Take Root: Leaving a Gift in Your Will
Many of you, our generous donors, support Humber through donations, pledges and gifts of stock. Your generosity lights the way for our innovation and programs in such impactful ways. But did you know there are a variety of benefits by giving another way? Leaving a legacy at Humber River Hospital can take root in a variety of different ways and this is the place where we will explore topics related to planned giving.
In every edition of Take Root, we answer a question from a donor on anything from leaving a gift in their Will, to giving through RRSPs, RRIF and more! In this edition, our friend Yanique Russell, Founder of Yanique Russell Law Professional Law Corporation, shares her expertise.
Q: I just recently lost my husband of 42 years and I’m coming to terms with my new life as a widow. It’s been really hard, but I’ve been leaning on my family and friends for support. This life change required me to re-do my Will, which my lawyer helped me with, but many of my friends have shared with me that they have included a gift to a charity in their Will. What are the benefits of this and how would I go about leaving a gift in my Will to my favourite charity (i.e. Humber!)?
A: Let me start by extending my condolences to you and your family. There are indeed benefits to leaving a gift to a charity in your Will and I’m happy to share more with you.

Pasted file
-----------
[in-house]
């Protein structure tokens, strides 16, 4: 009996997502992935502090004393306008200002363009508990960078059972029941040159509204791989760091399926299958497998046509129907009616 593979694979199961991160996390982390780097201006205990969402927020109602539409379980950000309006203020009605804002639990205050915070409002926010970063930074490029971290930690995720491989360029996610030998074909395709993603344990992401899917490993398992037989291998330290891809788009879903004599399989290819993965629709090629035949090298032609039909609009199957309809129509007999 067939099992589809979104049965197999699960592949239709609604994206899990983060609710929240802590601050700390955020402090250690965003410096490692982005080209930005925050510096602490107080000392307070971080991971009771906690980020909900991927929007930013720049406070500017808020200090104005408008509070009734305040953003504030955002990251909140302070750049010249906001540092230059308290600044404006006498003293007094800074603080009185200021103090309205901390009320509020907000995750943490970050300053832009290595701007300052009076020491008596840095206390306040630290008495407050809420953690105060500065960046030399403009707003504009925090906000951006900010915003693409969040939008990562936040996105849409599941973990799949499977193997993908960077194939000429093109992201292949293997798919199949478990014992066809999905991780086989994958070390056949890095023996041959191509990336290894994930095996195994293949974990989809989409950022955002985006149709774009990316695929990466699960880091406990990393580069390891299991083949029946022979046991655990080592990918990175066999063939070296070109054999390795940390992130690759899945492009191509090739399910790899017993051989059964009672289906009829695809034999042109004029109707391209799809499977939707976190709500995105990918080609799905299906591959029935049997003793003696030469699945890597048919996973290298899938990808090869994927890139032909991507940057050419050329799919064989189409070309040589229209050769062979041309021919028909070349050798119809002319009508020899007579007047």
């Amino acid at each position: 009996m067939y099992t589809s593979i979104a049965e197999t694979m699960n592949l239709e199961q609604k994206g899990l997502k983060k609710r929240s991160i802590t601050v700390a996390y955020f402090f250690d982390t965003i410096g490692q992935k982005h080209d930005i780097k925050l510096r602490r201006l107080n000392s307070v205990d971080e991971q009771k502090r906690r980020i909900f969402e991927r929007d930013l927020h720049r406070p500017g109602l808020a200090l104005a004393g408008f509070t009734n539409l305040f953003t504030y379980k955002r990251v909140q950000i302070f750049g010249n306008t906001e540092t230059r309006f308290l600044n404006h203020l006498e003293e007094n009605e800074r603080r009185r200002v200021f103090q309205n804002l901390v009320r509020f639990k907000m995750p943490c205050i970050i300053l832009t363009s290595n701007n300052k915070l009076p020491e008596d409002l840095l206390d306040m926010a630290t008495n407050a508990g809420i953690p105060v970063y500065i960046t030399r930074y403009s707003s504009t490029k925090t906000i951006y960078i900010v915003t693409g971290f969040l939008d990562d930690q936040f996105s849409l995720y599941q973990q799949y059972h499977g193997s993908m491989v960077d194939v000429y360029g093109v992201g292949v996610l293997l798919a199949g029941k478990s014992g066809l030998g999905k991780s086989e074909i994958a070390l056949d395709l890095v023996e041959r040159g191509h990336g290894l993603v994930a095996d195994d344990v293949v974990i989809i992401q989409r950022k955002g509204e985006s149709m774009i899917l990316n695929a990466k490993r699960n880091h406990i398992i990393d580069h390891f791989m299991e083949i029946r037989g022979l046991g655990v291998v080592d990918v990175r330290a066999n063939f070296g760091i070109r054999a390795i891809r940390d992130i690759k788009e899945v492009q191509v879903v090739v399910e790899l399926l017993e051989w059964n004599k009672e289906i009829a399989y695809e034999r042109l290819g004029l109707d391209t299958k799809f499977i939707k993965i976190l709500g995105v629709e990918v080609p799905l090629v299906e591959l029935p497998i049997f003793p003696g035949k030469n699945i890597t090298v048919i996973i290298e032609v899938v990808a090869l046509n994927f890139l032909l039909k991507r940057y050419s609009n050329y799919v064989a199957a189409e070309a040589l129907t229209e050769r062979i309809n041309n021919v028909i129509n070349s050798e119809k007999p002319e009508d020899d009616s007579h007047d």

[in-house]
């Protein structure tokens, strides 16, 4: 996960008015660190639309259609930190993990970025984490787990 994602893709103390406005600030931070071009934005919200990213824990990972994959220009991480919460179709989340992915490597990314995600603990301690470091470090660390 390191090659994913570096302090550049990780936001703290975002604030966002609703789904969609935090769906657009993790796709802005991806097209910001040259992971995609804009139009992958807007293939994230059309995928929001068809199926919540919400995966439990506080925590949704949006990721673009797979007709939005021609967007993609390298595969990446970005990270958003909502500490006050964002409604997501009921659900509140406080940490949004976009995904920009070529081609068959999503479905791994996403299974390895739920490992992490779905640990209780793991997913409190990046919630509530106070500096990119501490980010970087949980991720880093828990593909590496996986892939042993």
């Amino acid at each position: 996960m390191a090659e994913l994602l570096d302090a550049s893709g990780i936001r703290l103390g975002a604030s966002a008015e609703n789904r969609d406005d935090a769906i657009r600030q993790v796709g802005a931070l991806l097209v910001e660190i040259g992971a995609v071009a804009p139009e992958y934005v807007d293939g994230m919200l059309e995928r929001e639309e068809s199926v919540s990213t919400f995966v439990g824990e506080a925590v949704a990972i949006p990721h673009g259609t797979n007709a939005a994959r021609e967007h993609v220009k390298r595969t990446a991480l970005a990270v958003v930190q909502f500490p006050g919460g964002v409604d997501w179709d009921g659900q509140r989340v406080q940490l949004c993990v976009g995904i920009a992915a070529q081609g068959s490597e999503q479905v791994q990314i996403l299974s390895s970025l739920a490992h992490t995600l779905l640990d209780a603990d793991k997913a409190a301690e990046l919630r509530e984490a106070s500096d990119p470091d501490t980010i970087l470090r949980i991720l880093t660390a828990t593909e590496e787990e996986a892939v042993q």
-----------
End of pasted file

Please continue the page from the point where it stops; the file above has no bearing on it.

A charitable bequest is easy to arrange, flexible, and will support your wishes to take care of your family and make a lasting impact on your favourite charity by giving a bigger donation than you would be able to otherwise. Your lawyer will help you determine the best structure for a charitable gift in your Will, these can include:
Specific Bequest – you designate a specific dollar amount of piece of property in your Will to a charity
Residual Bequest – in your Will you allocate all or a portion of your estate that remains after all debts, taxes and expenses are paid
Contingent Bequest – you make a provision in your Will that your gift only takes effect if your primary intention cannot be met
The financial advantages to this type of charitable giving are a little less known. The Canadian government has created very effective tax incentives to encourage individuals to leave a gift to charity from their estates. Upon passing, a person is deemed to have disposed of each capital property they own and received proceeds of such at fair market value. This will likely trigger a capital gain, 50% of which will be subject to tax.
Leaving a charitable gift in your Will is one way to help you shelter your loved ones from this exorbitant amount by reducing the tax burden on your estate while allowing your favorite charity to benefit from receiving a gift.
Do you have a question you would like answered by our experts? If you’d like to learn more about this type of giving, please contact Caterina Magisano at 416.242.1000 ext. 81516, firstname.lastname@example.org.
This information does not replace advice from your professional finance advisor. Please contact them with questions about your specific financial life plan.